You may have seen this post↑. If you were confused about the underlying message allow me to clarify – there is no central SL9B event scheduled this year. There will be no 20 sims hosting hundreds of resident builds and multiple stages/venues with 9 days of performances and panels. The hope is that individuals and groups will create their own celebrations and the Lab will help promote them.
This is very disappointing to many. Actually that’s an understatement for a large number of us. Oh I know there are a lot of people who only travel in style and never go to “lag fests” and individuals who restrict their energies to more exclusive activities, but for those who have volunteered/participated/enjoyed this celebration there is a huge sense of loss.
I’m not angry and I’m not going to start frothing at the mouth or venting. I am, however, going to try to articulate my opinion. For what it’s worth.
Anybody who knows me is aware that I am in love with the concept of “community”. The word comes from the latin root communis meaning “common”. Another word which derives from that root is “communication”.
I was very interested last year when the Lab advertised the position of “Community Manager”. I looked at the job description in part because maybe I would qualify but what I saw convinced me that I wouldn’t be interested. The majority of the job responsibilities seemed to involve social media.
I have no issue with social media per se. I use Plurk and Twitter (although rarely have the time I’d like on either) and as mediums for “communication” they are invaluable. However if you try to foster a Second Life Community on Facebook what you will achieve is a Second Life Facebook Community. On Twitter you will wind up with a Second Life Twitter Community. Neither of those, in my mind, is the same thing as a Second Life Community.
If you are working for a large retail organization and want to generate loyalty then using social media is one of your only options. This holds true for many individuals (e.g., performers and authors) as well. Your “market” is geographically dispersed and having them interact online is a great way of helping them feel like they belong to a group with your organization or endeavour as a shared interest.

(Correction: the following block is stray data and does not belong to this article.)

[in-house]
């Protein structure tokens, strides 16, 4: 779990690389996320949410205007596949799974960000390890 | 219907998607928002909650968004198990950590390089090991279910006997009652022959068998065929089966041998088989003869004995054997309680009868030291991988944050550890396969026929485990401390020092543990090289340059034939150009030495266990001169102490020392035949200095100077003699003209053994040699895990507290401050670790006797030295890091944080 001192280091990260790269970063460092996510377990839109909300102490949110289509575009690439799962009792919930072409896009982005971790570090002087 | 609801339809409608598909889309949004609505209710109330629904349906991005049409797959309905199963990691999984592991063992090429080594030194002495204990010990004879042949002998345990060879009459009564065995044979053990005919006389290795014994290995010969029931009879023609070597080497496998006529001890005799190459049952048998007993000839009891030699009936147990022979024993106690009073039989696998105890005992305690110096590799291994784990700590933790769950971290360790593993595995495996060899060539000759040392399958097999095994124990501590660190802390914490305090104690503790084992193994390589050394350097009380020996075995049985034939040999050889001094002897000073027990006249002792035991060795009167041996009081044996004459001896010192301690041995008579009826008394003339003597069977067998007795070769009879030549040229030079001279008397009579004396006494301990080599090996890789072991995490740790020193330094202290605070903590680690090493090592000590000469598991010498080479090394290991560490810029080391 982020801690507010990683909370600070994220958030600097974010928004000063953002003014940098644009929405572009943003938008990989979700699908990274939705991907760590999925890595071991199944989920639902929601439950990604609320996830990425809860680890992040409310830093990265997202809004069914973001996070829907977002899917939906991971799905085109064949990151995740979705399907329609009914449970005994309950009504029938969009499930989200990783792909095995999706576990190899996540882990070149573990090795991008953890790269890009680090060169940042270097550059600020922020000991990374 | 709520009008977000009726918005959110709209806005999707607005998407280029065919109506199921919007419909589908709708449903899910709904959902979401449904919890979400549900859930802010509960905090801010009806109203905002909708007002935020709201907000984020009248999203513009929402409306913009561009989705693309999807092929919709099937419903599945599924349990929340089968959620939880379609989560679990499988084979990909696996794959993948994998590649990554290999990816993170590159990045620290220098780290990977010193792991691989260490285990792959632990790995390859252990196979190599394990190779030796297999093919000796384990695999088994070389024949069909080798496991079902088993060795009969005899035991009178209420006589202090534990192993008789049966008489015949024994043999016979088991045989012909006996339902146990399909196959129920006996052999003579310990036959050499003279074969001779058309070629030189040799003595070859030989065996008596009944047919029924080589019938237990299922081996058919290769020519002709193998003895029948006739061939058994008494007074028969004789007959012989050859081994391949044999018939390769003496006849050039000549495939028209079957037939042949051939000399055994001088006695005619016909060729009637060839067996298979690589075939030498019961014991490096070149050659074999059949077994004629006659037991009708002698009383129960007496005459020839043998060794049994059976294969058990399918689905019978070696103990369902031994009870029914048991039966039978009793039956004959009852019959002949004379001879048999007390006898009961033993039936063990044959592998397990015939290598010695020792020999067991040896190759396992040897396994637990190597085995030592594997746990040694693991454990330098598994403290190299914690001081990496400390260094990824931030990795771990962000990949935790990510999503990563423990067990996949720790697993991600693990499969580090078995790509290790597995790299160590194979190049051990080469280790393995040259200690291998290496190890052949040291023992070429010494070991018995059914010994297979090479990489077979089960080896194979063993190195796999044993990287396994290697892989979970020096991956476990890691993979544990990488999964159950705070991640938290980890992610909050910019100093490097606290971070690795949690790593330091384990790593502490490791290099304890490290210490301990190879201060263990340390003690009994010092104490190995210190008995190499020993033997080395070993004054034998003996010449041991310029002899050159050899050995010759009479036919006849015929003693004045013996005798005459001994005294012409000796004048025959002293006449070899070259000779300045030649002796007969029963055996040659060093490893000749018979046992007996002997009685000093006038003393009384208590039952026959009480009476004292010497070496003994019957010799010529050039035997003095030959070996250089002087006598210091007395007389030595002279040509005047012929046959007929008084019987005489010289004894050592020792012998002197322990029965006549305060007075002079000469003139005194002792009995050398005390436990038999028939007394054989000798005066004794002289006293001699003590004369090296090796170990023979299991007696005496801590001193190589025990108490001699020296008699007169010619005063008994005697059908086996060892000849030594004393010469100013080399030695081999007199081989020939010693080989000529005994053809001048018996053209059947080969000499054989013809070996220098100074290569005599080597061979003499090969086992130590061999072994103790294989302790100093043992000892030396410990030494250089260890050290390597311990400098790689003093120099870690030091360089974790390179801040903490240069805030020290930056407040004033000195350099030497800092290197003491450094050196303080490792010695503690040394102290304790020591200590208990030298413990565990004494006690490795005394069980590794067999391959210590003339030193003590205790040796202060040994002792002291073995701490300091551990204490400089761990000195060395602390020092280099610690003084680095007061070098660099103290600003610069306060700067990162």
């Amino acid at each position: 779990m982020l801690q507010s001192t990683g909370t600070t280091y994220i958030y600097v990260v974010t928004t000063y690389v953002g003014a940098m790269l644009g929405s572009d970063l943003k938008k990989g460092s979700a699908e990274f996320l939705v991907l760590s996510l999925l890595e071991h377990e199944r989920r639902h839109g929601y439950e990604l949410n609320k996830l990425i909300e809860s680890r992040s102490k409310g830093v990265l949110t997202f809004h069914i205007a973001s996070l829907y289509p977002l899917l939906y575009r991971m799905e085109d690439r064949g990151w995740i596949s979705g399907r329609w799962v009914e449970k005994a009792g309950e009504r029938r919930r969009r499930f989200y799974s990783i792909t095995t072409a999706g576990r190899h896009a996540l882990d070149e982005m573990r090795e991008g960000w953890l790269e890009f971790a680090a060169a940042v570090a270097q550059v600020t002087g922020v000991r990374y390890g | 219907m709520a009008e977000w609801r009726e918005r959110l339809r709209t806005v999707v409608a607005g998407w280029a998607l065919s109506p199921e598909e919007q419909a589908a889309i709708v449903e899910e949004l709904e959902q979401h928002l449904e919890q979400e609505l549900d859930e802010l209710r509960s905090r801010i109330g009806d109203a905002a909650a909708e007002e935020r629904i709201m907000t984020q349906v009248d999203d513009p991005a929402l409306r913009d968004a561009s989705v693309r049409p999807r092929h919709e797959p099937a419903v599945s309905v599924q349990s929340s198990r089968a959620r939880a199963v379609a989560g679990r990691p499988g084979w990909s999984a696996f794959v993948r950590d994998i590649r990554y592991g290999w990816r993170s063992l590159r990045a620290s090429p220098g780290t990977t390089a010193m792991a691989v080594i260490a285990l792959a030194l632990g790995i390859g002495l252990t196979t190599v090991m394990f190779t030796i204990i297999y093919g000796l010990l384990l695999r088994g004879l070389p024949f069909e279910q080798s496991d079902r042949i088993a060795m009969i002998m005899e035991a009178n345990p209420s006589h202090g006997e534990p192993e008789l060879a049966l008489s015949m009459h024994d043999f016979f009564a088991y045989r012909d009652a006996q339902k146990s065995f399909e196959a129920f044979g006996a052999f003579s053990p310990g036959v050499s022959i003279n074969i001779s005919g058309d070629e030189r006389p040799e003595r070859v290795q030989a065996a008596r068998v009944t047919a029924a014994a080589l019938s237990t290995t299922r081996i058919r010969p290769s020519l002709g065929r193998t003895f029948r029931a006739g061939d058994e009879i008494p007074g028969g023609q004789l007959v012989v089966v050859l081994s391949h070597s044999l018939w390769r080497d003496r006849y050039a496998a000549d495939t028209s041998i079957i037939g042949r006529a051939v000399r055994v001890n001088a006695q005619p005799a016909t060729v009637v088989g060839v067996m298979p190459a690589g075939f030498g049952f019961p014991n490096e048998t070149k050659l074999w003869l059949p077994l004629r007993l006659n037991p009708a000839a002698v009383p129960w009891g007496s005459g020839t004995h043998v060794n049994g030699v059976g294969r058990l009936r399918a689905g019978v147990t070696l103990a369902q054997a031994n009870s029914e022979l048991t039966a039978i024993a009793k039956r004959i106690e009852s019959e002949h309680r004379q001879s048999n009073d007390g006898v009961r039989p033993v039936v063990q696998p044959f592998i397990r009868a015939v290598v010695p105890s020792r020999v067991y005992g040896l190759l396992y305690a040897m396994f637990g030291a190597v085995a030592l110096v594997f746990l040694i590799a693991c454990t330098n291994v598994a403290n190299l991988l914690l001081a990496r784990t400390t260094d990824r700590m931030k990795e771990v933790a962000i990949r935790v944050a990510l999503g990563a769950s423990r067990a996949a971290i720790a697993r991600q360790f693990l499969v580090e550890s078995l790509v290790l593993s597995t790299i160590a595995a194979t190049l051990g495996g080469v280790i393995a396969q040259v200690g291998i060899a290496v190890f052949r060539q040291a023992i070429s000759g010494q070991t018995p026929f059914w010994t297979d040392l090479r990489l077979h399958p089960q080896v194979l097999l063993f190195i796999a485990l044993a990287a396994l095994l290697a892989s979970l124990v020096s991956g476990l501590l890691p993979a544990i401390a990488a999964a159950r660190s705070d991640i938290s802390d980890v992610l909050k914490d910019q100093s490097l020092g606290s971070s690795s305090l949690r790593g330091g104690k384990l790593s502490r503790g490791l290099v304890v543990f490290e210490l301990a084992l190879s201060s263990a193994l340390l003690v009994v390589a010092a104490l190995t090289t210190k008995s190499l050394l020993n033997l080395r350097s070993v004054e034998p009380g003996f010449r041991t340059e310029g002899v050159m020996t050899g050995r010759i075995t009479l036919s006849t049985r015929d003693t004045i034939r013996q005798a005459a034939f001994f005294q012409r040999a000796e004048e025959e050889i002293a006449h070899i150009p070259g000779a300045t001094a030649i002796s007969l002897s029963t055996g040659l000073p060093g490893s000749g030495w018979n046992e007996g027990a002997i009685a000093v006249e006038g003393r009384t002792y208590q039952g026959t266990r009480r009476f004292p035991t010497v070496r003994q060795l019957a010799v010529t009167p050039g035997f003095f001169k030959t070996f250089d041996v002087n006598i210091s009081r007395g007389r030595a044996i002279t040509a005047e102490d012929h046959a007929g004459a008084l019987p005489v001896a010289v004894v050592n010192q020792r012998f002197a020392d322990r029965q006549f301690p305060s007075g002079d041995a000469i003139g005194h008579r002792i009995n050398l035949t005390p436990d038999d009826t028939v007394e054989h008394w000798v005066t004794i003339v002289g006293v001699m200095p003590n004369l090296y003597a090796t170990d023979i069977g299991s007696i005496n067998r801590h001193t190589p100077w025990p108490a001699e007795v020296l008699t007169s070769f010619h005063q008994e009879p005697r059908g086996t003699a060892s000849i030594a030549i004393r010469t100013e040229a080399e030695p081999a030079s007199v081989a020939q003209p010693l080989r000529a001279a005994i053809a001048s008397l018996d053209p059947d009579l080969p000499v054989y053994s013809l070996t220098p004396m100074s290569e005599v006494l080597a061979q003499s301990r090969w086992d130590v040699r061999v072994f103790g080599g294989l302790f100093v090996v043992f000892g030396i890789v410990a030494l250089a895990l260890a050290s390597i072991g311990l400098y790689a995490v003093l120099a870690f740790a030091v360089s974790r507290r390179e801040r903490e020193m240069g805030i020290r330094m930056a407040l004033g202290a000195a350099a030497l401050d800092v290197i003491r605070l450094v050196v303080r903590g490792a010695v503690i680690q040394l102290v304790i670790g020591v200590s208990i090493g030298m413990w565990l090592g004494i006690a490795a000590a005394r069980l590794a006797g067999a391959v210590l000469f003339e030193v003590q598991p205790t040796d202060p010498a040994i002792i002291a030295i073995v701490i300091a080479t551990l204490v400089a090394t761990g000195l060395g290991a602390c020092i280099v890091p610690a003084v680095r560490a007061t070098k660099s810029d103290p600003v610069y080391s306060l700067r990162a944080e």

Second Life on the other hand has the advantage of a location. In fact that’s the point of the virtual world – being in it. Social media is essential to communicating with as many residents as possible – although it will still miss those who don’t use those applications. I don’t know what a perfect method would be to reach everybody all the time – but for marketing purposes and information sharing this is an essential channel.
This brings me back to the SL Birthday event. One of the building blocks of Community is shared experiences. Our smaller inworld communities develop like silo’s – they operate and grow in isolation from each other. The few things we all share seem to involve teleport issues or other glitches. That can develop the lifeboat mentality but it’s not exactly positive. Events like SLB don’t reach everybody on the grid – but after 9 days they reach a huge number.
I know there are people who use the Birthday as marketing opportunities, for themselves or their businesses, and others who like to show up and take stands just to get attention. However, the majority are people who like to feel involved and that they belong. The fact that it is free to participate or visit, that it’s not a fund raising event or one designed to get you to shop for something, means the focus is on the larger Community itself no matter what smaller part of it you represent. I fell in love with it every time I met a 2 month old resident thrilled that they could build something that was part of this huge production; every time I saw volunteers meet each other and start to form connections based on a shared passion; every time people came up and thanked the volunteers for giving them an opportunity to remember why they stuck around in Second Life.
The hundreds of hours on the part of each of hundreds of volunteers that go into making that type of event are a source of joy to all involved. I believe strongly in the need for “shared experiences” and the benefit they provide in community building.
Linden Lab doesn’t want to “be” the community. They might not want to even feel “part of” the community. However, the Lab is the only entity that can facilitate this type of experience and it is in their interests to do so. Twitter and Facebook don’t accomplish the same thing.
I’m grieving today not only for the loss of something I’ve been looking forward to since the end of SL8B. I’m very sad at the recognition that the Lab leaves community building in the marketing sphere and thinks of a virtual world the way McDonalds thinks of hamburgers.